Tony Vagneur: Saddle Sore |

Tony Vagneur: Saddle Sore

Tony Vagneur
The Aspen Times
Aspen, CO, Colorado

Lined up single file, nose to tail, the horses stood exhausted in the narrow trench, thankful for the respite, while the men accompanying them spread out among some large boulders close beside the avalanche path. The snow along the sides of the constricted passage towered over the horses’ heads, and yet there were 2 or 3 feet of the soft stuff under their legs, creating a nightmare of hurried escape in the mountains 9 miles east of Aspen.

Billed as one of the worst in Colorado history, the 1899 storm had raged intermittently for weeks at the Hunter’s Pass gold mine and at the now-ghost town of Independence, putting a stop to all mining operations and preventing supplies from reaching the intrepid miners. Little did the inhabitants know, but this latest January storm of nine days was wreaking almost perfect havoc on their little mining town.

In spite of the heavy snows and incessant, howling winds, the tiny town of Independence had not seen a snowslide all winter, not until the afternoon of Jan. 30, 1899. A quiet, unobtrusive release opposite the town slid harmlessly to the edge of civilization without causing much consternation. Then, about 9 o’clock that night, a blast of snow came down a draw opposite the conglomeration of log structures, the sheer size of it obliterating a large barn that housed George Frost’s freight teams. Buried under heavy snow, beams, freight wagons and other accouterment of the trade, the horses were eventually extricated, largely unscathed.

A small cabin next to the stable was buried under about 10 feet of snow. Quick attention to the matter by other residents allowed the occupants to be successfully dug out from the still-standing structure, although it was said they were a little “scairt.” Most of the residents did not hear the slide coming and were caught off guard, although no one was injured or killed. One cabin was totally demolished, but its tenant was visiting down the street.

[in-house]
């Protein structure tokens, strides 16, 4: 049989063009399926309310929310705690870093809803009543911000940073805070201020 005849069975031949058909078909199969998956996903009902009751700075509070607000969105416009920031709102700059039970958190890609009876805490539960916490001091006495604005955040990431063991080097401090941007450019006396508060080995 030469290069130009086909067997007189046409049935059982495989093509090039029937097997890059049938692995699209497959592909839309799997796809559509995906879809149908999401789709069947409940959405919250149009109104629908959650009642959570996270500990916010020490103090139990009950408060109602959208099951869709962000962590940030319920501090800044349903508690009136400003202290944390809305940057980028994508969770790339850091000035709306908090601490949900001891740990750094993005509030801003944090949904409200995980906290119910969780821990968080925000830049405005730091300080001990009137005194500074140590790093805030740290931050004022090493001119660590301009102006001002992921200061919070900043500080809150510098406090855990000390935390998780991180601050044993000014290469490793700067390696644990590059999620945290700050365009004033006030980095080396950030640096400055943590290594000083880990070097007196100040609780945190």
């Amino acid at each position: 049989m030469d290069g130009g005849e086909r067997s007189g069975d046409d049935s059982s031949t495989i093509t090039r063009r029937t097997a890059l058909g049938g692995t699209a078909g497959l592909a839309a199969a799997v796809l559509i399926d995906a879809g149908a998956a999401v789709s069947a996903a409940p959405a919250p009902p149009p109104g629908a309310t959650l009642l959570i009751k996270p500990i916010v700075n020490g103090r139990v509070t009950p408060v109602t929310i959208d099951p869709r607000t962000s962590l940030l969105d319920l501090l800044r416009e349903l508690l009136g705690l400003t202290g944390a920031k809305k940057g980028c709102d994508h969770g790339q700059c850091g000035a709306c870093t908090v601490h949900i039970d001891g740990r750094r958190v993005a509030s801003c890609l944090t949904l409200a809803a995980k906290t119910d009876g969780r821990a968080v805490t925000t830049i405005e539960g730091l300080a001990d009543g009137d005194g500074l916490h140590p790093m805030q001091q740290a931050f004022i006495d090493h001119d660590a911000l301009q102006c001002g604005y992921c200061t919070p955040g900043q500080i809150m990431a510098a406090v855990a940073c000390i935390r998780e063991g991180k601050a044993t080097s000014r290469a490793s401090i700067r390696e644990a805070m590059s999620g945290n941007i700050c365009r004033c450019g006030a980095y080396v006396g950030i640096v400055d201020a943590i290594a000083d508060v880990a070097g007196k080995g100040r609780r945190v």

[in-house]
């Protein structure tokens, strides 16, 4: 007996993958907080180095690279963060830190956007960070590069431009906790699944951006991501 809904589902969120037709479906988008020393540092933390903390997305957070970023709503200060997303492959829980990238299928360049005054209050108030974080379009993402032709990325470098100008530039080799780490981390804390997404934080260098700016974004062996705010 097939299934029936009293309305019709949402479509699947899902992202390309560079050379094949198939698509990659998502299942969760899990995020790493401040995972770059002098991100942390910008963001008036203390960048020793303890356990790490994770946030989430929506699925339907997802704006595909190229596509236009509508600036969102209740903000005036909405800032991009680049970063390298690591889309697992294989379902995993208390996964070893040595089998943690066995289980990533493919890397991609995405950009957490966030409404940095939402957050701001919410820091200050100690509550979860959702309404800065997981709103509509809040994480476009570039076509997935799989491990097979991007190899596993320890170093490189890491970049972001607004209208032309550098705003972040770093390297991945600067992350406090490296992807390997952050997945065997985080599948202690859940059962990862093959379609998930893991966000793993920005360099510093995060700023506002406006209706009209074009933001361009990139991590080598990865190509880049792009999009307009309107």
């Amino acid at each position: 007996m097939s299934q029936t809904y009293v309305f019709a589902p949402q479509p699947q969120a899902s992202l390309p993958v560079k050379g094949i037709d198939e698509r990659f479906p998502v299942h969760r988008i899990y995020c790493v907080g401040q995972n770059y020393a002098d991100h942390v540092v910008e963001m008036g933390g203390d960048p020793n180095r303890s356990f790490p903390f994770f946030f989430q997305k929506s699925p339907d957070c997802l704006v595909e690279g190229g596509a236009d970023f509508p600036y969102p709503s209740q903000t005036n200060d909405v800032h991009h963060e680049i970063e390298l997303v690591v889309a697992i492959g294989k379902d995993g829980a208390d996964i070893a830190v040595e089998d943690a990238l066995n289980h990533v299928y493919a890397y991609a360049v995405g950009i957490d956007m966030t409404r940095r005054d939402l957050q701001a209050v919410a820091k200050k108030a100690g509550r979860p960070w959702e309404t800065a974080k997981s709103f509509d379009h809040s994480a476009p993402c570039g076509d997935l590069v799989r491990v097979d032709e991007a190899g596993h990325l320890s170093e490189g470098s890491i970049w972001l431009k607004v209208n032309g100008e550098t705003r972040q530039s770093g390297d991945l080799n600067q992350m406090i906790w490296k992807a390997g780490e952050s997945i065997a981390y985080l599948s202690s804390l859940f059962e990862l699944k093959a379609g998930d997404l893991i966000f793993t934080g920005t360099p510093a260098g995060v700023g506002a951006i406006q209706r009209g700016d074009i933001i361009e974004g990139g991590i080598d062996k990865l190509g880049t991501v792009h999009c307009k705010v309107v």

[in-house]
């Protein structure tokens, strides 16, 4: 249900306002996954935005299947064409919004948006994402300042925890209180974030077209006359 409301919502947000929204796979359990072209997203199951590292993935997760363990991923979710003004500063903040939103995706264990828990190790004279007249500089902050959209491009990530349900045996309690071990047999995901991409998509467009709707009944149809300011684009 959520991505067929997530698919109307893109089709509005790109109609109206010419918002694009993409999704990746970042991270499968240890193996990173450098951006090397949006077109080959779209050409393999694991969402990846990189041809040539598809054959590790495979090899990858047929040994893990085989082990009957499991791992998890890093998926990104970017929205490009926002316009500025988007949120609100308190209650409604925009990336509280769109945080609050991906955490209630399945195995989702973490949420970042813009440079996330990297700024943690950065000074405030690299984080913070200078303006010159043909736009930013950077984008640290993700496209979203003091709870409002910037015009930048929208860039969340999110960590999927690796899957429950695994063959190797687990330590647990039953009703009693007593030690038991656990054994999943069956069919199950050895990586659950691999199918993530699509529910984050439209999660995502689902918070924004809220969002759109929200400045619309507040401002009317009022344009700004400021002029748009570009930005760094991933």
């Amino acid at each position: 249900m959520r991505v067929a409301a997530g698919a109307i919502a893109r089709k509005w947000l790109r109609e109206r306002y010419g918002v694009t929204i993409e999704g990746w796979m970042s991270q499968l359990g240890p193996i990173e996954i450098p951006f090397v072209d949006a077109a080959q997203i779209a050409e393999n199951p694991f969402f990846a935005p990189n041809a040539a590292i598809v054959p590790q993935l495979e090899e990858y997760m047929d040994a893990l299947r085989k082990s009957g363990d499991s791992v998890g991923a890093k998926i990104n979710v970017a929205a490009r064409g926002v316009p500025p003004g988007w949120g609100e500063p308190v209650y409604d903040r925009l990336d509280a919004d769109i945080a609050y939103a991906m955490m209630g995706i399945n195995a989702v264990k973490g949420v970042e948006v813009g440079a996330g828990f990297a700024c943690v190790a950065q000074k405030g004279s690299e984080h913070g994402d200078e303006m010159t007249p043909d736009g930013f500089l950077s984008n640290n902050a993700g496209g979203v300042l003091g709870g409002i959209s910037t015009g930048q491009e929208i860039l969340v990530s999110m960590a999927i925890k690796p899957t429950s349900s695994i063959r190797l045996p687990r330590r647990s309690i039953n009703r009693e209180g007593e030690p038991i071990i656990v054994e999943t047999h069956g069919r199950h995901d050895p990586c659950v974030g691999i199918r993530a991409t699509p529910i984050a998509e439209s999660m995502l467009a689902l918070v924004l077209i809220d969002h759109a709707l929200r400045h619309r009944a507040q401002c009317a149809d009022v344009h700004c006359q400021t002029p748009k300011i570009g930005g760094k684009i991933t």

With unstable snow all around, at a depth never before seen, with 300 cords of wood essential for heat buried under tons of snow from a third avalanche and supplies running out, it was decided the best course of action would be to move the horses (their feed buried under the debris, as well) down the pass to Aspen. Before gasoline power, horses and mules were major transportation links between civilization and the frontier, and to save the horses, so rudely put out of a home, was a noble gesture.

At least that was the excuse, as a force of nearly 100 men volunteered to dig a trench down the mountain to extricate the horses, a reasonable way to escape the impending doom at Independence. Many men were on homemade skis. Fearing a return of the storm and instead of waiting for the snow on the bottom of the trench to freeze overnight, the caravan plunged forward early on Feb. 2, the soft snow underneath causing the horses to struggle and founder, the men assisting as best they could.

About midnight, the miners were exhausted and hungry, the horses possibly worse off, and just at the edge of what they considered to be the last avalanche path, the men took a “lunch” break, letting the horses regenerate as well, before a last-ditch effort to reach a safe overnight stop.

The 16 horses waited quietly, trusting their fate while the men rested behind in the shelter of some rocks when a loud “boom” rocked the clear night air. Scrambling for safety, the men managed to dodge the brunt of the avalanche, although some were buried in peripheral loose snow. The horses, about 20 feet in front of the men, were trapped forcefully in the fast-moving flurry, crushed by its weight. Several horses were found later on top of the debris, crushed to death by the force of the rumbling snow. Only two horses survived, and one of those had to be put down after suffering serious injuries. The buried men were quickly dug out, and the entourage limped safely toward Aspen.

If there were any old-timers left, they’d still be talking about it.

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